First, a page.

One might be surprised to learn that despite the fact that archery isn’t a cardio exercise, it is certainly physically demanding. For starters, the equipment requires that shooters use upper body strength. To pull the bow and arrow is like lifting weights, even frequent gym-goers do not commonly build the muscles used in archery. A bow’s draw weight can range from 10 pounds (for very small children) to as much as 75 pounds (for larger adults), and when you consider that shooters are using these muscles for competitions which last several hours at a time, you may see exactly why Urias strongly recommends specific strength training exercises to many of his students. When choosing equipment, Urias also encourages students to choose very carefully. Bows that weigh too little can decrease the speed at which the arrow will travel, thus making it more difficult to shoot the targets from further distances; while bows that weigh too much can, of course, be very challenging for students to pull the bow.
With exception of the last couple of months, Archers of El Paso holds weekly Saturday classes where beginner-to-intermediate students improve their skills. Archers can choose from various different ranges such as the indoor shooting range where they aim at targets from 20 yards away, the American 900 where archers shoot a total of 90 arrows, gradually increasing the distance from 40 yards, 50 and later 60 yards away, and possibly the most fun, is the 3D shoot, which meets up at the first Sunday of every month. In the 3D shoot archers travel to the desert area and take aim at life-size plastic animals near creeks, on top of mountains and hidden behind bushes.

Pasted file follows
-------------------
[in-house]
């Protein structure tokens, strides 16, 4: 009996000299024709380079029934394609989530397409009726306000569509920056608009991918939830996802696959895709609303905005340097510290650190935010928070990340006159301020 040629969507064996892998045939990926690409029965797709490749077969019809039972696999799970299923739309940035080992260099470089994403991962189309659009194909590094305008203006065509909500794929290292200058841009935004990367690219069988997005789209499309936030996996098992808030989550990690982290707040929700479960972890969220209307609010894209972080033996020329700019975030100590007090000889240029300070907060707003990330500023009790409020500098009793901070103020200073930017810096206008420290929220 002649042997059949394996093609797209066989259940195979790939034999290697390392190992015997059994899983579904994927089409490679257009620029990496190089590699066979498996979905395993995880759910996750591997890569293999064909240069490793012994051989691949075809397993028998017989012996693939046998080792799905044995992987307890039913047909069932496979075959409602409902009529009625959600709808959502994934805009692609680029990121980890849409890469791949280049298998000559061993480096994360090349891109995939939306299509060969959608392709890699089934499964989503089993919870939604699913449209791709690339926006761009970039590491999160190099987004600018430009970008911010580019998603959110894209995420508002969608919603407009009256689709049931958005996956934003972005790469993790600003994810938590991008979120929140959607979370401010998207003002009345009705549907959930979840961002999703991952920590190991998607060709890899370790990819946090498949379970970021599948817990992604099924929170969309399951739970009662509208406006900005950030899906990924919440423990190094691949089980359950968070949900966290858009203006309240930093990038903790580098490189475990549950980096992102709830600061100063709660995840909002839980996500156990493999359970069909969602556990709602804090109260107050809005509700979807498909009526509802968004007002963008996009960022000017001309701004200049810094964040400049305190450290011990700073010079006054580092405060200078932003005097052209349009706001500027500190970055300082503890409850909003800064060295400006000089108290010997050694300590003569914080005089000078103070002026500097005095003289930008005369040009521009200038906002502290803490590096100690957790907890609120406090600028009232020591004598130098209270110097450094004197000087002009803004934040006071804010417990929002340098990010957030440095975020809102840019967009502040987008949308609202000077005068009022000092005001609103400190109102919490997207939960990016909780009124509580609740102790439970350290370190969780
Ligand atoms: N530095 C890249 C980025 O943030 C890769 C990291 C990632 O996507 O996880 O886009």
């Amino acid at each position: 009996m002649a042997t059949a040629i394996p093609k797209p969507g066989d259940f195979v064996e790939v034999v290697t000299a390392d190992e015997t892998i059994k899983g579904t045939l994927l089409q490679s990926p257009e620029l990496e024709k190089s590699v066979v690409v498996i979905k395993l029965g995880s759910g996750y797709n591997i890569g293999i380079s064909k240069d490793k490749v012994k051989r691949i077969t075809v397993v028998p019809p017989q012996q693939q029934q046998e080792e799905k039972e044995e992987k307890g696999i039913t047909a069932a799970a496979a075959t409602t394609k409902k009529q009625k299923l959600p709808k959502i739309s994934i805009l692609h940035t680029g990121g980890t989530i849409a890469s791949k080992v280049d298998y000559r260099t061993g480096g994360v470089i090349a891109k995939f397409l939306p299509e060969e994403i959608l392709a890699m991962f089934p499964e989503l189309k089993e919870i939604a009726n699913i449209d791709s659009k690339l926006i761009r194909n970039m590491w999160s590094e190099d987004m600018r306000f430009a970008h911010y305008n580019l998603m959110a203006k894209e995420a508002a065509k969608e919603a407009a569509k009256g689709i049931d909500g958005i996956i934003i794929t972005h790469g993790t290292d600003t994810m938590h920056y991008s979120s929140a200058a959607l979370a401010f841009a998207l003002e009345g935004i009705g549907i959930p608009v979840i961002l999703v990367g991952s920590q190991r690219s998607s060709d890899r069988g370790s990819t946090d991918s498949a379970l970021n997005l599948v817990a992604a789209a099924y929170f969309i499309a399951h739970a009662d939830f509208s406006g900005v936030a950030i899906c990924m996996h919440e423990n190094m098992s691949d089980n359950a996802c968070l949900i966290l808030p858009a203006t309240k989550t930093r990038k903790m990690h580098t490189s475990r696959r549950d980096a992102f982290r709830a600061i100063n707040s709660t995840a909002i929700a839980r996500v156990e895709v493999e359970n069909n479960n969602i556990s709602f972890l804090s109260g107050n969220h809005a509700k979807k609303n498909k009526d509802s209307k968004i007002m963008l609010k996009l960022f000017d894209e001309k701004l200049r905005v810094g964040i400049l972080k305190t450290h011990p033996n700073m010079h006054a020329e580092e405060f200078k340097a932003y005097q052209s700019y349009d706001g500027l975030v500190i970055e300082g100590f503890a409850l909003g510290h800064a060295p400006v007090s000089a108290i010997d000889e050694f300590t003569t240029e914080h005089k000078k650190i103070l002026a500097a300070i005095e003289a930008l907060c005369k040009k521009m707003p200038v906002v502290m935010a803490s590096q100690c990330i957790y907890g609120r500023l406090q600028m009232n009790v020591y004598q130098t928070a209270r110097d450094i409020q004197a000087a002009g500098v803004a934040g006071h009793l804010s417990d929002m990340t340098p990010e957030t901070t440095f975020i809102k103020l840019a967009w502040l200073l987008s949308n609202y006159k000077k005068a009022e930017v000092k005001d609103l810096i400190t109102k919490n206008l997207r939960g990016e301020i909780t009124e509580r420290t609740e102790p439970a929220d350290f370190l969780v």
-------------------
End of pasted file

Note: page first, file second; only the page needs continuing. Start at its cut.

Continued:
Unfortunately, in June of last year, vandals set the club’s entire shed full of equipment on fire. Bows, arrows, 3D targets and other supplies were lost as a result. As you can imagine, this was a significant loss which affected the entire club as a whole. Thanks to the group’s continuous dedication, they have managed to pull together, rebuild and continue holding classes.
Libby, who took a short break from archery to adjust to her college schedule, plans to return to Archers of El Paso as the new year begins. As for Ricardo Urias, after 5 years of being president of the club, he has chosen to step down from his position and allow another to take over, but he’ll still be leading classes and 3D shoots. January classes will resume on the 10th and the first 3D shoot will be February 7th, fellowed by the first Sunday of every month after that. It’s a new year and what better way to start than with a new hobby? For more information on how to join and reach your fullest potential in archery, you can reach Richard Urias at (915) 5397872. “It’s great! It’s the reason we do this… to help them discover something new and they can enjoy it for the rest of their life.”